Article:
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    What are K-CEP’s programmatic goals?

    K-CEP envisions a world in which environmentally friendly, energy-efficient cooling—facilitated and expedited by the Montreal Protocol, governments, and the private sector—is accessible to all. At a program level, the overall goal is to significantly increase and accelerate the climate and development benefits of the Montreal Protocol refrigerant transition by maximizing a simultaneous improvement in the energy efficiency of cooling. The K-CEP results framework includes shorter-term goals.

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    What is the timeline of the program?

    The emphasis of K-CEP is on action from 2017 to 2020. Because K-CEP recognizes that some results may take longer to come to fruition, it aims to create a legacy of post–2020 emissions reductions impacts.

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    How much funding is available?

    K-CEP’s total funding of $52 million will be used to fund four windows of action: strengthening for efficiency; policies, standards, and programs; finance; and access to cooling. It will also fund the Kigali Progress Tracker; monitoring, reporting, evaluation, and learning; and program management. Allocations among windows of action will vary, but the majority is expected to be dispersed during 2017 and to be used over the following three years. There will be a small reserve fund for unexpected needs or countries that move from Group 2 (slower-moving developing countries) to Group 1 (faster-moving developing countries) under the Kigali Amendment.

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    Which technologies are eligible for support?

    K-CEP will focus on specific cooling solutions. Priority will be given to those solutions with the greatest emissions reduction potential. Air-conditioning will be a major focus, but refrigeration and district cooling will also be considered. The program will seek to identify the most accessible, sustainable cooling solutions, which are expected to include building and urban design solutions and off-grid technologies such as DC fans and fridges.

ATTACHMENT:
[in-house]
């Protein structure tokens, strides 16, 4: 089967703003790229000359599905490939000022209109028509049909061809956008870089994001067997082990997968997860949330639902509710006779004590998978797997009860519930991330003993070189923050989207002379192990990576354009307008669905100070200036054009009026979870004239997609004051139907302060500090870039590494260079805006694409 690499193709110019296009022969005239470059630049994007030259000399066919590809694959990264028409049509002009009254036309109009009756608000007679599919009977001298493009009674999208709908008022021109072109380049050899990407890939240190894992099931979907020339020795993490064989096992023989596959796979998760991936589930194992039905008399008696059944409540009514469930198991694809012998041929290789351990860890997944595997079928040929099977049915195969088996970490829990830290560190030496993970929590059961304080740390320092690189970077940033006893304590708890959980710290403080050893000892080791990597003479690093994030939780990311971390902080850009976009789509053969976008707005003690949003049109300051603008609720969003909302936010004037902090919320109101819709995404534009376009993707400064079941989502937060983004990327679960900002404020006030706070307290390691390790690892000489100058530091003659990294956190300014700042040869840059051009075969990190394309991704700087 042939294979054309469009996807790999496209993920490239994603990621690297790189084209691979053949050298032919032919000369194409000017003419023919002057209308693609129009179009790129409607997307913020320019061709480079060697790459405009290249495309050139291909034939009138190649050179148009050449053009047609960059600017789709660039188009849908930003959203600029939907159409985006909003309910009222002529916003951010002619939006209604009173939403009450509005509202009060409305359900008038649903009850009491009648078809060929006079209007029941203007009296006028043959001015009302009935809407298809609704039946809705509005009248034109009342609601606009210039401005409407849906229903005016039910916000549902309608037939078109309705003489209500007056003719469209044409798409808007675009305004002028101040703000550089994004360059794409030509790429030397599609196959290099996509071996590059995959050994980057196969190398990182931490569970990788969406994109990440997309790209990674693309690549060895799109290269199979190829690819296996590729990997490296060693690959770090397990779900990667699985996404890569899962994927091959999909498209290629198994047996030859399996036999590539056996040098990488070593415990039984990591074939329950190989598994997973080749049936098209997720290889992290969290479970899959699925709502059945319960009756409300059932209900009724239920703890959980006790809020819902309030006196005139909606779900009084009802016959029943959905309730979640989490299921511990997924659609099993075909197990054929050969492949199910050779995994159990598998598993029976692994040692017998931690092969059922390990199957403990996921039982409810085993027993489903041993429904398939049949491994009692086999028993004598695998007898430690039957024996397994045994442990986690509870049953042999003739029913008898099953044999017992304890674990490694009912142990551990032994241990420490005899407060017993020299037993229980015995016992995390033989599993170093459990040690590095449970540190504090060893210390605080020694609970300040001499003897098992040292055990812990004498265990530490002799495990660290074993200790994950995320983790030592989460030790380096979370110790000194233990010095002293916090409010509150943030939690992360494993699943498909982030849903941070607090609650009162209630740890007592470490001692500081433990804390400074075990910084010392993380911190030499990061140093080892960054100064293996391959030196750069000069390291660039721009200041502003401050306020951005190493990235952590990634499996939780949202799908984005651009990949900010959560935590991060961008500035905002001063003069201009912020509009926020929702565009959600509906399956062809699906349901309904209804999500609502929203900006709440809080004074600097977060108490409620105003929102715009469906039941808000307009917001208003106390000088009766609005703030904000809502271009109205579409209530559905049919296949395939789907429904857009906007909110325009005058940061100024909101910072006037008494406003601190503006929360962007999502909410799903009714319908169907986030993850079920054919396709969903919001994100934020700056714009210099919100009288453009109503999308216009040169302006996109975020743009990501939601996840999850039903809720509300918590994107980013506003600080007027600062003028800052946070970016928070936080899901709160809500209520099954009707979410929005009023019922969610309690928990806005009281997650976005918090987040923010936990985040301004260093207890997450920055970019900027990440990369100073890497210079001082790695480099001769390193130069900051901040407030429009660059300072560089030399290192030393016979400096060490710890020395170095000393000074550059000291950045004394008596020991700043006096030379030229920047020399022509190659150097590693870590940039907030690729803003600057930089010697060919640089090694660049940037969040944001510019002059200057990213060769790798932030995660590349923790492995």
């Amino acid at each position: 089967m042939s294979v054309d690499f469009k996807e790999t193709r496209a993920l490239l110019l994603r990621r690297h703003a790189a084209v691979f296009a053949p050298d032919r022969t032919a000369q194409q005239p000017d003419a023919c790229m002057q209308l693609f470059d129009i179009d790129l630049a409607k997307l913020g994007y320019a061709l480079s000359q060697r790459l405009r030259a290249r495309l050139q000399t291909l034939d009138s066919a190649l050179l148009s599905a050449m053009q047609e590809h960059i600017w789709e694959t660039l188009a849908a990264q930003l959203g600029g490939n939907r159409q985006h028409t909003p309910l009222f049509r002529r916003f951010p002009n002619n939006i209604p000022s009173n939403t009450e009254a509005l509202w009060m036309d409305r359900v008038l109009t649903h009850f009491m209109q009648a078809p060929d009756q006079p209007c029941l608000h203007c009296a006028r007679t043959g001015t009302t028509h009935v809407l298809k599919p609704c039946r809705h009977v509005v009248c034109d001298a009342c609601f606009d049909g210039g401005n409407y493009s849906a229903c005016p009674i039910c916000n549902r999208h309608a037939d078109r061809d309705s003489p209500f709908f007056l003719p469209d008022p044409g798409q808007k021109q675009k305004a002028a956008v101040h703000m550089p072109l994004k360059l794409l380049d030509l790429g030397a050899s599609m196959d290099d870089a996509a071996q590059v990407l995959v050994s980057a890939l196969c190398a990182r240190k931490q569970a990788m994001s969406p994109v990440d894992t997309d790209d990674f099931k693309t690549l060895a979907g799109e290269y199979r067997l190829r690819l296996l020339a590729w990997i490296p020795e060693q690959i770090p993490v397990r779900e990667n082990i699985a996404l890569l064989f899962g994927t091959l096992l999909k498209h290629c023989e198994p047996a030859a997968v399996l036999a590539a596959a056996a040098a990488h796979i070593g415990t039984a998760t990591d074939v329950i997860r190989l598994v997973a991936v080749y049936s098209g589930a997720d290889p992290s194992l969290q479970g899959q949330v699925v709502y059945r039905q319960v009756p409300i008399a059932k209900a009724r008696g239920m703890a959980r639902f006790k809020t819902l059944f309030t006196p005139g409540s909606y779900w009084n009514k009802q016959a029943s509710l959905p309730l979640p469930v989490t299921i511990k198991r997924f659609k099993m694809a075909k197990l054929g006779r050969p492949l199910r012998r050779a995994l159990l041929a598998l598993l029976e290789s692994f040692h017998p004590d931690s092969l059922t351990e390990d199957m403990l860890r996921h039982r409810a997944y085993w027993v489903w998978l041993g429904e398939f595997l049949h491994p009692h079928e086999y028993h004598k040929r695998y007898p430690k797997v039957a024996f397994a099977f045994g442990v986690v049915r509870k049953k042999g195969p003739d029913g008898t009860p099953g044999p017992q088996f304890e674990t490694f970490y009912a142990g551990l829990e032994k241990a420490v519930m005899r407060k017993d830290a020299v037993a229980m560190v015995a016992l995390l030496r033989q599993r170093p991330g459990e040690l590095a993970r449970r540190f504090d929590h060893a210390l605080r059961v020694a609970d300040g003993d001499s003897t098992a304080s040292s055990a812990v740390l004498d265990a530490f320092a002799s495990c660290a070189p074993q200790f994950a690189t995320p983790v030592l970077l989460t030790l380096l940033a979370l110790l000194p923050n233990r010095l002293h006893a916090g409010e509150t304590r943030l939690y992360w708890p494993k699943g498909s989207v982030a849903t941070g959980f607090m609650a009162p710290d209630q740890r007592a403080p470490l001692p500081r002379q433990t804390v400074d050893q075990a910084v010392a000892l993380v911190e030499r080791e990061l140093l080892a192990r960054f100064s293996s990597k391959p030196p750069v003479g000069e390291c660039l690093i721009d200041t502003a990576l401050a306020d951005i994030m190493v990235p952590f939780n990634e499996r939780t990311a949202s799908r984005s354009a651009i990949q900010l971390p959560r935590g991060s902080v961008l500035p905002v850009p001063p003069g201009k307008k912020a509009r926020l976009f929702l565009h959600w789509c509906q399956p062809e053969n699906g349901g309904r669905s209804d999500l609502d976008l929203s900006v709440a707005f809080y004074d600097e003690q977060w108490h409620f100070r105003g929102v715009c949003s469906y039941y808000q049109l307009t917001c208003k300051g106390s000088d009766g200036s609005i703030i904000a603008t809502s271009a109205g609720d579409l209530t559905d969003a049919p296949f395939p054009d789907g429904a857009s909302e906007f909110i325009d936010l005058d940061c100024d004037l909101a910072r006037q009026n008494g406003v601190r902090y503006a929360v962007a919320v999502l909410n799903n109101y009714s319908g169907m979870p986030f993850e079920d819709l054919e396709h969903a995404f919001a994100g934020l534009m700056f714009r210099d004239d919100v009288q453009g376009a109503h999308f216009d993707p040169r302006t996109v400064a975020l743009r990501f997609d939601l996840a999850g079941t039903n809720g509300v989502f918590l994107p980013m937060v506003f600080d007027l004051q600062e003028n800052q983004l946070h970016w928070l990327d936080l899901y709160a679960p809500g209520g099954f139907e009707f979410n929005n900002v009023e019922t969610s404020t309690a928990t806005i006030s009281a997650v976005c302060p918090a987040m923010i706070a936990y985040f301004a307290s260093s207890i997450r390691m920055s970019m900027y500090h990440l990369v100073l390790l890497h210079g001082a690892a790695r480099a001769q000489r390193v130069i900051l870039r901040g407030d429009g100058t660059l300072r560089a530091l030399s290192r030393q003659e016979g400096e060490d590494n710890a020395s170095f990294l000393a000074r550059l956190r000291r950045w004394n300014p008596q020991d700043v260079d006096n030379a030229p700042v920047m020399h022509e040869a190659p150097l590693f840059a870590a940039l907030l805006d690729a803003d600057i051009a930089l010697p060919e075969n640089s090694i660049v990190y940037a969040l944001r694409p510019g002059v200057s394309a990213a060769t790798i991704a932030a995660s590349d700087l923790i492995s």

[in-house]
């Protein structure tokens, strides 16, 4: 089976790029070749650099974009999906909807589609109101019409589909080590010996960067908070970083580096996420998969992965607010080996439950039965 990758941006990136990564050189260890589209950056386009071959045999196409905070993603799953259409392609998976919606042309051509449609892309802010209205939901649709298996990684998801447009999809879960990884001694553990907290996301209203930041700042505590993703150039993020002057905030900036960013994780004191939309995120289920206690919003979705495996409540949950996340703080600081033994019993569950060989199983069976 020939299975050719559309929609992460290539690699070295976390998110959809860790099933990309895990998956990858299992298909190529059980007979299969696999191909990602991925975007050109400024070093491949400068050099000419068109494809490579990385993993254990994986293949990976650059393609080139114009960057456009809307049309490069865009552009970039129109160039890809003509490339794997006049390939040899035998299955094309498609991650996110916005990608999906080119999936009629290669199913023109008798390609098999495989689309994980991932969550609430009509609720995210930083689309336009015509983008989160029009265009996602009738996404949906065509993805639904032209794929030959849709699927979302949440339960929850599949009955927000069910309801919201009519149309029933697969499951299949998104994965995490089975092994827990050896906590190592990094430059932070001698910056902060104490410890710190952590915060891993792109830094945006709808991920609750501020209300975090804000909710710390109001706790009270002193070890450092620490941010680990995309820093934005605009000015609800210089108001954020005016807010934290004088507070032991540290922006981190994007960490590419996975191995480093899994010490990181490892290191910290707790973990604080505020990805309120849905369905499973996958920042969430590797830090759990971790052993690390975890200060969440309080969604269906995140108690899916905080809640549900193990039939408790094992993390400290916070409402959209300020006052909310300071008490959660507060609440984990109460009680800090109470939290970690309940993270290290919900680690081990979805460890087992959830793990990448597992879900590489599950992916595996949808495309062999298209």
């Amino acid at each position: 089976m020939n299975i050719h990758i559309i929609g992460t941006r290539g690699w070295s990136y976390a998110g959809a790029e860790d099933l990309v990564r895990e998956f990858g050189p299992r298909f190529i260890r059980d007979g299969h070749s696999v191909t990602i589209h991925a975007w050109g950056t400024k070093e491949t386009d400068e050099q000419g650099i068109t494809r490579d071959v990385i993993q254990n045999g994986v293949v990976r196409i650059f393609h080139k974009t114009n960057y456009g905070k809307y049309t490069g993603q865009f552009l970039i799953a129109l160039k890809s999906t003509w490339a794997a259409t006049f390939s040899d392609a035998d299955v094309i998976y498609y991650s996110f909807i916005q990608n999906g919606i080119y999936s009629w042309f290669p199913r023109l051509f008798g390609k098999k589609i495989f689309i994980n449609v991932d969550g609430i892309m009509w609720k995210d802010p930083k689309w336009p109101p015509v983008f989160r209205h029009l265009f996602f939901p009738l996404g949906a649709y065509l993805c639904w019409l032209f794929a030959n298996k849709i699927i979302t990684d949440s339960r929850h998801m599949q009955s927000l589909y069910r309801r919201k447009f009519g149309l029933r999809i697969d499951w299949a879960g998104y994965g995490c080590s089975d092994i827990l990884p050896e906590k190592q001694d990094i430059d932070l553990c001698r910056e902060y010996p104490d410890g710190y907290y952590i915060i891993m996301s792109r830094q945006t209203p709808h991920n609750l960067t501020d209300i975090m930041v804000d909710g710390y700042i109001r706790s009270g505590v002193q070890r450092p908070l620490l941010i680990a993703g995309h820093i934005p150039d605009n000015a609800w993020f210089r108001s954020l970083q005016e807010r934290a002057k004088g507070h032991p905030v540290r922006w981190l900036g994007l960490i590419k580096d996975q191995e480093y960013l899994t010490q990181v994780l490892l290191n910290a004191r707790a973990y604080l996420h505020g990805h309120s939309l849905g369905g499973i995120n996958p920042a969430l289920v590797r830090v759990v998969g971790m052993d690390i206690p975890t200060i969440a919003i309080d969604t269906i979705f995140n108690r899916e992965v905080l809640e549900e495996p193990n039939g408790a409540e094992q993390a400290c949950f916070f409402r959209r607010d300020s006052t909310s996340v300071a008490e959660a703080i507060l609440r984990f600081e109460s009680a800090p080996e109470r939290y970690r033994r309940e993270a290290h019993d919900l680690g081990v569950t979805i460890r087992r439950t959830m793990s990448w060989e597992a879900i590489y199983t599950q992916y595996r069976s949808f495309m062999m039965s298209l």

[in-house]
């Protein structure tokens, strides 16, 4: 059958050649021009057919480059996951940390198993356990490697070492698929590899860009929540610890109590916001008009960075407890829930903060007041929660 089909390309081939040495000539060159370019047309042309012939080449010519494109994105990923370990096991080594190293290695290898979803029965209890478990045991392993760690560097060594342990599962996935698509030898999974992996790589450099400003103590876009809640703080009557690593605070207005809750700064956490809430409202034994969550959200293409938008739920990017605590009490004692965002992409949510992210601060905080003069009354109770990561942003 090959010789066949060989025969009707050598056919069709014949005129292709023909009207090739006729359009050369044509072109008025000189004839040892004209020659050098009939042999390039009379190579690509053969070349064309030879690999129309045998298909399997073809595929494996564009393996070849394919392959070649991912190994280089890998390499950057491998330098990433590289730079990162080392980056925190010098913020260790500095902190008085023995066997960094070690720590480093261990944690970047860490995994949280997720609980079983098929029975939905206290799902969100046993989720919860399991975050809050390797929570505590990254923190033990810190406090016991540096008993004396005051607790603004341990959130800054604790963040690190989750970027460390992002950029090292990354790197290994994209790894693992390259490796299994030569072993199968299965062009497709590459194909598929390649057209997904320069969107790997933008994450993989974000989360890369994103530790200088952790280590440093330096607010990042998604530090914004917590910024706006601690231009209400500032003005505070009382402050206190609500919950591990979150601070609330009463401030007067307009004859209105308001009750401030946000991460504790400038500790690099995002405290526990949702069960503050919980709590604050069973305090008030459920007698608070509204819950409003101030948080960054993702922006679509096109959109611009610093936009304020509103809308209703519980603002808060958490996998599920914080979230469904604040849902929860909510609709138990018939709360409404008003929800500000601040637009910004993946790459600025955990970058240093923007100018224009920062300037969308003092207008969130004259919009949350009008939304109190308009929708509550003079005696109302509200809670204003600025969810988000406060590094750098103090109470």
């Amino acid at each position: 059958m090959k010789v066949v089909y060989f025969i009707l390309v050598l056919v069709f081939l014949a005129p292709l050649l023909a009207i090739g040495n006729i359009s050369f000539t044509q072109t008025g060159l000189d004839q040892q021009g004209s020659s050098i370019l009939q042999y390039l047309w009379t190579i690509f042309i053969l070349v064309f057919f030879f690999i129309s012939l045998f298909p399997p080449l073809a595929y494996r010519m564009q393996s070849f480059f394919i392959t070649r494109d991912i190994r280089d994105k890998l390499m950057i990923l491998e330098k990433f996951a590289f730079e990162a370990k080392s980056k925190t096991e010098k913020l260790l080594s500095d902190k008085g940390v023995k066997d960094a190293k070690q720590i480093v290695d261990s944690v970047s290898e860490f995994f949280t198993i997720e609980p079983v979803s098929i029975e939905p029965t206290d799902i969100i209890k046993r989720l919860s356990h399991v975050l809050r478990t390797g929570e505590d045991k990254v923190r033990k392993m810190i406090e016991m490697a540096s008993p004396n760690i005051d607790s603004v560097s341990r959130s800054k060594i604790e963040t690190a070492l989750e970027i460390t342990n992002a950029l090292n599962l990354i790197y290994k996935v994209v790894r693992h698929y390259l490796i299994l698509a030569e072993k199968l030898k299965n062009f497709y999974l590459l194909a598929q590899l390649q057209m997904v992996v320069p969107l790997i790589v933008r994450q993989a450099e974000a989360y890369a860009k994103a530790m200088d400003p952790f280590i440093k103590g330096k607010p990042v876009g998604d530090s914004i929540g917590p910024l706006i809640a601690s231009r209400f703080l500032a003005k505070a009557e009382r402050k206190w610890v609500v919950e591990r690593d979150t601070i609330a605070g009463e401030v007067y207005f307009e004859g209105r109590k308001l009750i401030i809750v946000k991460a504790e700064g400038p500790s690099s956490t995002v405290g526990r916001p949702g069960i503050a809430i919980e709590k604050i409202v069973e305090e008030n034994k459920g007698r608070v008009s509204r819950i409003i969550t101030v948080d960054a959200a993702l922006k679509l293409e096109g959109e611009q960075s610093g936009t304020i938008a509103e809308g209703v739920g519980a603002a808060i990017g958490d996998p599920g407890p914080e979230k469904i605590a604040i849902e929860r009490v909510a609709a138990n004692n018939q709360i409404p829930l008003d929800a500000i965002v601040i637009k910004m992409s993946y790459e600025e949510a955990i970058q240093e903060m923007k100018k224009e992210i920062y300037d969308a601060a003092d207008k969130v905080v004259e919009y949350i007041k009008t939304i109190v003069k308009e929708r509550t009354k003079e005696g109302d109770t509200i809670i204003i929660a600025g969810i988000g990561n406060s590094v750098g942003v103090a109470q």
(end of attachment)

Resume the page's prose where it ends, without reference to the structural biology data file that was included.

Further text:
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    Does the program support technologies limited to certain “global warming potentials?"

    K-CEP aims to reduce emissions and will favor work on technologies that are highly efficient and have low or no global warming potential.

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    Who is eligible to receive grant funding?

    All 127 countries listed as A5 Group 1 countries in the Kigali Amendment to the Montreal Protocol are eligible. K-CEP will prioritize support on the basis of emissions reduction potential, cooling market status (e.g., major producers, exporters), policy frameworks, political economy, geographical distribution, and existing initiatives.

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    What type of support does K-CEP provide?

    The program provides support across four windows of action:

    • Window 1: Strengthening for efficiency (S4E)—supporting the efforts of the Montreal Protocol parties, agencies, and institutions to integrate energy efficiency into the Montreal Protocol by, for example, providing support (capacity and training) for National Ozone Unit officers, enhancing knowledge resources, and funding immediate-action projects.
    • Window 2: Policies, standards, and programs (PSP)—advancing specific cooling policies, standards, and programs with significant potential to reduce emissions and contribute to development, for example, minimum energy performance standards, labeling programs, demand-response programs, and bulk procurement programs.
    • Window 3: Finance—leveraging significant additional finance, both investment and non-investment.
    • Window 4: Access to cooling (A2C)—elevating the profile of efficient, low-GWP (global warming potential) cooling as a development priority and providing support to the poorest countries and people to increase their access to efficient and low- (or no-) GWP cooling through a range of locally owned solutions.
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    How can countries apply for support?

    Countries can apply for support through the bi-lateral and implementing agencies of the Multilateral Fund of the Montreal Protocol.

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    Who else can apply for support?

    K-CEP will work primarily though the bi-lateral and implementing agencies of the Multilateral Fund of the Montreal Protocol. K-CEP will also solicit support from cooling experts and organizations.

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    How transparent will K-CEP be about its strategy and funding?

    Transparency is important to K-CEP. The website displays information on the four fund windows, funding criteria, fund access, and dispersed funds.